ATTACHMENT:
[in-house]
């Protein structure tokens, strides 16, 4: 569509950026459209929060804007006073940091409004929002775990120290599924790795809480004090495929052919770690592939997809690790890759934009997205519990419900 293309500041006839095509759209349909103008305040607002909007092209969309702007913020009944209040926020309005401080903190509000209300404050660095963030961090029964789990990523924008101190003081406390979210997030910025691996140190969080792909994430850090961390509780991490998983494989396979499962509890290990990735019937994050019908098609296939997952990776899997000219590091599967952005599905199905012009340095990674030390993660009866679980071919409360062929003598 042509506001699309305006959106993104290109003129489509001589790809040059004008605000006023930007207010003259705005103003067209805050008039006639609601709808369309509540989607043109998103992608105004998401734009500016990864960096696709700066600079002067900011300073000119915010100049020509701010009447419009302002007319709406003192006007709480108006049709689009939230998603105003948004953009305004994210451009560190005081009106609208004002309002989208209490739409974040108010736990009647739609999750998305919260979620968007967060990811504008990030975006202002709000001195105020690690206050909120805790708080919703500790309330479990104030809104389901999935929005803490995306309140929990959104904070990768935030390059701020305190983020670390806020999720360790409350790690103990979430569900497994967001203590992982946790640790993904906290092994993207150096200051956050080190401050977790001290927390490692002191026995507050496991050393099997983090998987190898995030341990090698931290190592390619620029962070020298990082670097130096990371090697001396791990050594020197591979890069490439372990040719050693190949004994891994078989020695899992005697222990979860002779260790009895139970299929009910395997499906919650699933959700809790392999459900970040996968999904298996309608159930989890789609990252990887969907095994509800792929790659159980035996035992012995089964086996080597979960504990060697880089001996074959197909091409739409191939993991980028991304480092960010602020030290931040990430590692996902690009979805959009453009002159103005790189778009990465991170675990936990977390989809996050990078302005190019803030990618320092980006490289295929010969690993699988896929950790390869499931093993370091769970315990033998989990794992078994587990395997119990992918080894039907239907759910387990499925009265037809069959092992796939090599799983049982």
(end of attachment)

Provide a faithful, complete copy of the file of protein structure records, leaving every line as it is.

[in-house]
């Protein structure tokens, strides 16, 4: 569509950026459209929060804007006073940091409004929002775990120290599924790795809480004090495929052919770690592939997809690790890759934009997205519990419900 293309500041006839095509759209349909103008305040607002909007092209969309702007913020009944209040926020309005401080903190509000209300404050660095963030961090029964789990990523924008101190003081406390979210997030910025691996140190969080792909994430850090961390509780991490998983494989396979499962509890290990990735019937994050019908098609296939997952990776899997000219590091599967952005599905199905012009340095990674030390993660009866679980071919409360062929003598 042509506001699309305006959106993104290109003129489509001589790809040059004008605000006023930007207010003259705005103003067209805050008039006639609601709808369309509540989607043109998103992608105004998401734009500016990864960096696709700066600079002067900011300073000119915010100049020509701010009447419009302002007319709406003192006007709480108006049709689009939230998603105003948004953009305004994210451009560190005081009106609208004002309002989208209490739409974040108010736990009647739609999750998305919260979620968007967060990811504008990030975006202002709000001195105020690690206050909120805790708080919703500790309330479990104030809104389901999935929005803490995306309140929990959104904070990768935030390059701020305190983020670390806020999720360790409350790690103990979430569900497994967001203590992982946790640790993904906290092994993207150096200051956050080190401050977790001290927390490692002191026995507050496991050393099997983090998987190898995030341990090698931290190592390619620029962070020298990082670097130096990371090697001396791990050594020197591979890069490439372990040719050693190949004994891994078989020695899992005697222990979860002779260790009895139970299929009910395997499906919650699933959700809790392999459900970040996968999904298996309608159930989890789609990252990887969907095994509800792929790659159980035996035992012995089964086996080597979960504990060697880089001996074959197909091409739409191939993991980028991304480092960010602020030290931040990430590692996902690009979805959009453009002159103005790189778009990465991170675990936990977390989809996050990078302005190019803030990618320092980006490289295929010969690993699988896929950790390869499931093993370091769970315990033998989990794992078994587990395997119990992918080894039907239907759910387990499925009265037809069959092992796939090599799983049982």